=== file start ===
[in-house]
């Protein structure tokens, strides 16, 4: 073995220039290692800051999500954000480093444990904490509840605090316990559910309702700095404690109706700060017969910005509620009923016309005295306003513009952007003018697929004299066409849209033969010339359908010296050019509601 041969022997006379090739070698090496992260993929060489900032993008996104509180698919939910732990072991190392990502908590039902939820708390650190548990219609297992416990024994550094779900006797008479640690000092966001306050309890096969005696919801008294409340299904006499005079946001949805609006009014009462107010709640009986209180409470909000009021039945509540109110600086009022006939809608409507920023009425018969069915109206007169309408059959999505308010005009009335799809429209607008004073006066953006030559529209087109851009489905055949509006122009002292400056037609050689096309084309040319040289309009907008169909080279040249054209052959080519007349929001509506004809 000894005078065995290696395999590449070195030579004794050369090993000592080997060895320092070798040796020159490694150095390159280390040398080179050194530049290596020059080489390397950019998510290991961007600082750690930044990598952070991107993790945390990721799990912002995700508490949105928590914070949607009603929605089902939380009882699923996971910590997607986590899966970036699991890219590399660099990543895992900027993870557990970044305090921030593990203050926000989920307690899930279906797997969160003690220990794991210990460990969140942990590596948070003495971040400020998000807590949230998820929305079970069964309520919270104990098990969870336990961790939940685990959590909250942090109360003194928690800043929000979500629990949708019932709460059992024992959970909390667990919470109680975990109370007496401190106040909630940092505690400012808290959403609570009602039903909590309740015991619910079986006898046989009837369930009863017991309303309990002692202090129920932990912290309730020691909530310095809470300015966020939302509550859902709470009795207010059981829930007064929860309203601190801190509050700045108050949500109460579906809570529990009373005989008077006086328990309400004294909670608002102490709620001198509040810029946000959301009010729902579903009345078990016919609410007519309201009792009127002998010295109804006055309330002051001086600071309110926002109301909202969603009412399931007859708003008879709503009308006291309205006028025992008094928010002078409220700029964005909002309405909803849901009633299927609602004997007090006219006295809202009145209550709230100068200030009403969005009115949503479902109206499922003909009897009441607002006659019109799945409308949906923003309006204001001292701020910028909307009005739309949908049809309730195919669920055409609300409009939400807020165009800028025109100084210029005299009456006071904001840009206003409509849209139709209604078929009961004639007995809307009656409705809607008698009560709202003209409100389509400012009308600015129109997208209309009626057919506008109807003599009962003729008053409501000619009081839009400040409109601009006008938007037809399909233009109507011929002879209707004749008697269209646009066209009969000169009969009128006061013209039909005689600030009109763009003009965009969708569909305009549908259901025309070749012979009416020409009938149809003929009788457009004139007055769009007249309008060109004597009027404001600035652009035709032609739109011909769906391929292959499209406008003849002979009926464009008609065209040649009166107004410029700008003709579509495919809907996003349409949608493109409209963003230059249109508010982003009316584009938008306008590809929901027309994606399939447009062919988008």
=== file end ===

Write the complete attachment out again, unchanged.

[in-house]
């Protein structure tokens, strides 16, 4: 073995220039290692800051999500954000480093444990904490509840605090316990559910309702700095404690109706700060017969910005509620009923016309005295306003513009952007003018697929004299066409849209033969010339359908010296050019509601 041969022997006379090739070698090496992260993929060489900032993008996104509180698919939910732990072991190392990502908590039902939820708390650190548990219609297992416990024994550094779900006797008479640690000092966001306050309890096969005696919801008294409340299904006499005079946001949805609006009014009462107010709640009986209180409470909000009021039945509540109110600086009022006939809608409507920023009425018969069915109206007169309408059959999505308010005009009335799809429209607008004073006066953006030559529209087109851009489905055949509006122009002292400056037609050689096309084309040319040289309009907008169909080279040249054209052959080519007349929001509506004809 000894005078065995290696395999590449070195030579004794050369090993000592080997060895320092070798040796020159490694150095390159280390040398080179050194530049290596020059080489390397950019998510290991961007600082750690930044990598952070991107993790945390990721799990912002995700508490949105928590914070949607009603929605089902939380009882699923996971910590997607986590899966970036699991890219590399660099990543895992900027993870557990970044305090921030593990203050926000989920307690899930279906797997969160003690220990794991210990460990969140942990590596948070003495971040400020998000807590949230998820929305079970069964309520919270104990098990969870336990961790939940685990959590909250942090109360003194928690800043929000979500629990949708019932709460059992024992959970909390667990919470109680975990109370007496401190106040909630940092505690400012808290959403609570009602039903909590309740015991619910079986006898046989009837369930009863017991309303309990002692202090129920932990912290309730020691909530310095809470300015966020939302509550859902709470009795207010059981829930007064929860309203601190801190509050700045108050949500109460579906809570529990009373005989008077006086328990309400004294909670608002102490709620001198509040810029946000959301009010729902579903009345078990016919609410007519309201009792009127002998010295109804006055309330002051001086600071309110926002109301909202969603009412399931007859708003008879709503009308006291309205006028025992008094928010002078409220700029964005909002309405909803849901009633299927609602004997007090006219006295809202009145209550709230100068200030009403969005009115949503479902109206499922003909009897009441607002006659019109799945409308949906923003309006204001001292701020910028909307009005739309949908049809309730195919669920055409609300409009939400807020165009800028025109100084210029005299009456006071904001840009206003409509849209139709209604078929009961004639007995809307009656409705809607008698009560709202003209409100389509400012009308600015129109997208209309009626057919506008109807003599009962003729008053409501000619009081839009400040409109601009006008938007037809399909233009109507011929002879209707004749008697269209646009066209009969000169009969009128006061013209039909005689600030009109763009003009965009969708569909305009549908259901025309070749012979009416020409009938149809003929009788457009004139007055769009007249309008060109004597009027404001600035652009035709032609739109011909769906391929292959499209406008003849002979009926464009008609065209040649009166107004410029700008003709579509495919809907996003349409949608493109409209963003230059249109508010982003009316584009938008306008590809929901027309994606399939447009062919988008």